Practitioners should plan for developments in PSED alongside the other 5 areas of
learning. The formative assessment strategies identified in short-term planning
and the subsequent information collected about children’s learning is evidence to
support this.
The introduction/implementation of the ‘Little Steps’ file made available to all
schools/settings through training in the summer term 2005 provides a self-
evaluation system, planning guidance, teaching material, parental and assessment
information.
Other evidence which incorporates the Foundation Stage into KS1 and KS2
initiatives will also be included. (i.e. The Primary PSHCE Curriculum –
disseminated 2003)


5. The Quality of Provision
5d. What is the quality of provision in the Foundation Stage?
Include comments about:
        the practitioners’ understanding about child development and their
            relationships with children and parents;
        staff experience and understanding of the curriculum and the
            assessment procedures;
        developments in creating a well resourced, high quality learning
            environment (indoors/outdoors) that supports children’s learning;
        practitioners’ planning and provision of learning experiences which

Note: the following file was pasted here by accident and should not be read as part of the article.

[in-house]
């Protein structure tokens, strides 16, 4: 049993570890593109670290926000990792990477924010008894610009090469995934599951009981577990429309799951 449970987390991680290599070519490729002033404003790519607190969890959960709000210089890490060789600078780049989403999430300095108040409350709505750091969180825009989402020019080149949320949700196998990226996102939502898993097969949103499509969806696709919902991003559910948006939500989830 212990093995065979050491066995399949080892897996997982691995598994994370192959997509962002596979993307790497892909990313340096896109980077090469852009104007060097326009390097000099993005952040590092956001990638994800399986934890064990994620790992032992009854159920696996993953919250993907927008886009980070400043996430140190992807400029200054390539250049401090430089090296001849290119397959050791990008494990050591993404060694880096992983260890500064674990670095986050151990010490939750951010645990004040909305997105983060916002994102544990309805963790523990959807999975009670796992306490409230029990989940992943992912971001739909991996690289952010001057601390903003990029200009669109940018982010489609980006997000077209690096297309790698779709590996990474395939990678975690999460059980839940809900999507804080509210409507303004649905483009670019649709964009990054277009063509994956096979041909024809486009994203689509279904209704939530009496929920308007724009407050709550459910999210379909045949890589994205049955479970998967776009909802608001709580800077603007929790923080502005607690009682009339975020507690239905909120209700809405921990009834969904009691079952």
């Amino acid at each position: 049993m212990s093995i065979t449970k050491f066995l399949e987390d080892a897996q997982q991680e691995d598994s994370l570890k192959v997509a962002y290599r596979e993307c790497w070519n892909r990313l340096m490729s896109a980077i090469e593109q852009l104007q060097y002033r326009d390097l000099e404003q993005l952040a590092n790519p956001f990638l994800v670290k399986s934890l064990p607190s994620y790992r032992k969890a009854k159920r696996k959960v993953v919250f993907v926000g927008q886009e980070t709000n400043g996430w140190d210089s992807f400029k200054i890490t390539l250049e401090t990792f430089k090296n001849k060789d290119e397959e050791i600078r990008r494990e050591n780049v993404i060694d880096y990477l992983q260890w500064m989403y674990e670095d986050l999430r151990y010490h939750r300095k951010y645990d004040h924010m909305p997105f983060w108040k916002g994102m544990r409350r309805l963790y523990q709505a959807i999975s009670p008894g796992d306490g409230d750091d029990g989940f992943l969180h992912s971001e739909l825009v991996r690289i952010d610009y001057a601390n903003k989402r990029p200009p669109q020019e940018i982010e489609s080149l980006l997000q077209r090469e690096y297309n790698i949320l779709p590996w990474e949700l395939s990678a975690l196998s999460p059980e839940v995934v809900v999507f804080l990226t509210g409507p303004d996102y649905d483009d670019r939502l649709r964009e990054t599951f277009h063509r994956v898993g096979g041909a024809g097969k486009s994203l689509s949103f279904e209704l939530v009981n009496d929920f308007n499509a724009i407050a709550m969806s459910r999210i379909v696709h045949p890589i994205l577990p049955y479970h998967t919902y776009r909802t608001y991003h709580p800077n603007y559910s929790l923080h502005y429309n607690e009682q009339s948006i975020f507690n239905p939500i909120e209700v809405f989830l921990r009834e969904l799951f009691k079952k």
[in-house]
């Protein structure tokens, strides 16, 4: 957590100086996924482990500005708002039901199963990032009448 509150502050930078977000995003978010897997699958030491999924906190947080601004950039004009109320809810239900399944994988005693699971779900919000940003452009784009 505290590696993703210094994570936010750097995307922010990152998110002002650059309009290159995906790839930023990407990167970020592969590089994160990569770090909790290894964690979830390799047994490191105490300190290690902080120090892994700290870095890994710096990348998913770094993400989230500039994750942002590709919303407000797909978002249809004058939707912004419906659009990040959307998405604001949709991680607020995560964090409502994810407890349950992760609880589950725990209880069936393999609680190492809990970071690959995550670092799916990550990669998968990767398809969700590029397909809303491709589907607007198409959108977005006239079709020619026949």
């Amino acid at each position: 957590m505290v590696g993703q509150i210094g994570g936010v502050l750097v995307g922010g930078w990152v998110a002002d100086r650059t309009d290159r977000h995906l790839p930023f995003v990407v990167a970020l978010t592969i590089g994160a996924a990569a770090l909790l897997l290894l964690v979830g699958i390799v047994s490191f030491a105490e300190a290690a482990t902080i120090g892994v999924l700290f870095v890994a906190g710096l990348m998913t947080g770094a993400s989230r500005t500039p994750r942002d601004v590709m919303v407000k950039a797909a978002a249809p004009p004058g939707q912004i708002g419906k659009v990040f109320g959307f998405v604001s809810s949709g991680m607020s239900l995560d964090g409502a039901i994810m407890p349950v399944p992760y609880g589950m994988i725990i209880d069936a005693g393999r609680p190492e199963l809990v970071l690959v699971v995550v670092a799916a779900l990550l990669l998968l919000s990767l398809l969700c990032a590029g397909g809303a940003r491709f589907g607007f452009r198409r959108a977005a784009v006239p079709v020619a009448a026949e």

builds on the children’s knowledge, skills and understanding;
        inclusive practice;
        transition arrangements;
        the development of positive attitudes to learning (staff and children).
Use a statement such as: ‘The quality of provision in the Foundation Stage is
excellent, good, etc. because……….’


6. Leadership and Management
6b. What is the effectiveness of leadership and management in the Foundation
Stage?
This may include evidence from Foundation Stage leaders/co-ordinators, based on
self-evaluations/audits and policies/guidelines produced. Evidence based on the
TTA Foundation Stage audit materials, recent training impacting on the
 effectiveness of leadership and management and other external support accessed
 could be helpful.
 The Foundation Stage Principles should be reflected in whole school policies.
 Issues such as transition into and out of the Foundation Stage, promoting learning
 through activities based on observational assessments, financial monitoring,
 general management of the Foundation Stage and staff CPD should be considered.


 7. Overall Effectiveness and Efficiency
 7f. What are the quality and standards in the Foundation Stage?
 Evaluations from the previous sections should be drawn together in
 response to this section.


Section E2 of Part B
E2. Curriculum Description
Please provide any information about how the Foundation Stage Curriculum is
organised, for example about child initiated activities, taught activities,
support/withdrawal teaching, etc,
Include:
  the curriculum structure;
  the learning opportunities in place (planned, relevant, purposeful, with a
     balance of adult/child-led activities, etc.);
  observational assessment and how assessments inform planning,
  development of a stimulating learning environment which promote
     independent learning (access to resources, organisation of space indoors and
     outdoors, etc.),
  ICT used across the curriculum;
  effective use of staffing (senior management, curriculum co-ordination, roles
     and responsibilities).



   September 2005

								
To top